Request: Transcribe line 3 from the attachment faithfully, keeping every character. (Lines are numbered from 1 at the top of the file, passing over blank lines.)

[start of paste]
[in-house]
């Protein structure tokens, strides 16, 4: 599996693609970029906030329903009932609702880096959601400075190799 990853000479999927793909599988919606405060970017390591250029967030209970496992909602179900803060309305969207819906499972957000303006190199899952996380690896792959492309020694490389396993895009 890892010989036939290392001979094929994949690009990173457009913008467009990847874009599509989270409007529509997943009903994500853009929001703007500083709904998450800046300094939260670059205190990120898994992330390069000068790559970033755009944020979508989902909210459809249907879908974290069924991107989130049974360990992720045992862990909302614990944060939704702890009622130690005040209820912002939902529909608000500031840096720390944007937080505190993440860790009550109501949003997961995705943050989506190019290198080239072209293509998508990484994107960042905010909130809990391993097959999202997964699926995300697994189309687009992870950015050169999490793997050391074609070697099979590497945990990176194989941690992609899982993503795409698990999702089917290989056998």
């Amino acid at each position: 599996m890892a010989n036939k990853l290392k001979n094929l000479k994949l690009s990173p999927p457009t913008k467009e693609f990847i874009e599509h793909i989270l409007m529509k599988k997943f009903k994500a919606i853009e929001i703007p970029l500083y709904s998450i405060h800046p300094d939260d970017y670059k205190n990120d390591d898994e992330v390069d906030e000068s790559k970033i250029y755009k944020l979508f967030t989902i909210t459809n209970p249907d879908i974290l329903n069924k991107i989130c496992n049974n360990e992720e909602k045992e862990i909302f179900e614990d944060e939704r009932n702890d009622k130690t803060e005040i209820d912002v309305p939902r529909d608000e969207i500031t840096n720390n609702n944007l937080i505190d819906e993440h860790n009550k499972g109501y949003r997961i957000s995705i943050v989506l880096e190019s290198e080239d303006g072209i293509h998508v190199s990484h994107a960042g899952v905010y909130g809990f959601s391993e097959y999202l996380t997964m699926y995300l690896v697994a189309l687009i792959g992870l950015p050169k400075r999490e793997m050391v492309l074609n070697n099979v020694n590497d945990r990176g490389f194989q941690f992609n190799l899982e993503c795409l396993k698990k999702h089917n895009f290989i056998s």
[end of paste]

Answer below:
């Amino acid at each position: 599996m890892a010989n036939k990853l290392k001979n094929l000479k994949l690009s990173p999927p457009t913008k467009e693609f990847i874009e599509h793909i989270l409007m529509k599988k997943f009903k994500a919606i853009e929001i703007p970029l500083y709904s998450i405060h800046p300094d939260d970017y670059k205190n990120d390591d898994e992330v390069d906030e000068s790559k970033i250029y755009k944020l979508f967030t989902i909210t459809n209970p249907d879908i974290l329903n069924k991107i989130c496992n049974n360990e992720e909602k045992e862990i909302f179900e614990d944060e939704r009932n702890d009622k130690t803060e005040i209820d912002v309305p939902r529909d608000e969207i500031t840096n720390n609702n944007l937080i505190d819906e993440h860790n009550k499972g109501y949003r997961i957000s995705i943050v989506l880096e190019s290198e080239d303006g072209i293509h998508v190199s990484h994107a960042g899952v905010y909130g809990f959601s391993e097959y999202l996380t997964m699926y995300l690896v697994a189309l687009i792959g992870l950015p050169k400075r999490e793997m050391v492309l074609n070697n099979v020694n590497d945990r990176g490389f194989q941690f992609n190799l899982e993503c795409l396993k698990k999702h089917n895009f290989i056998s």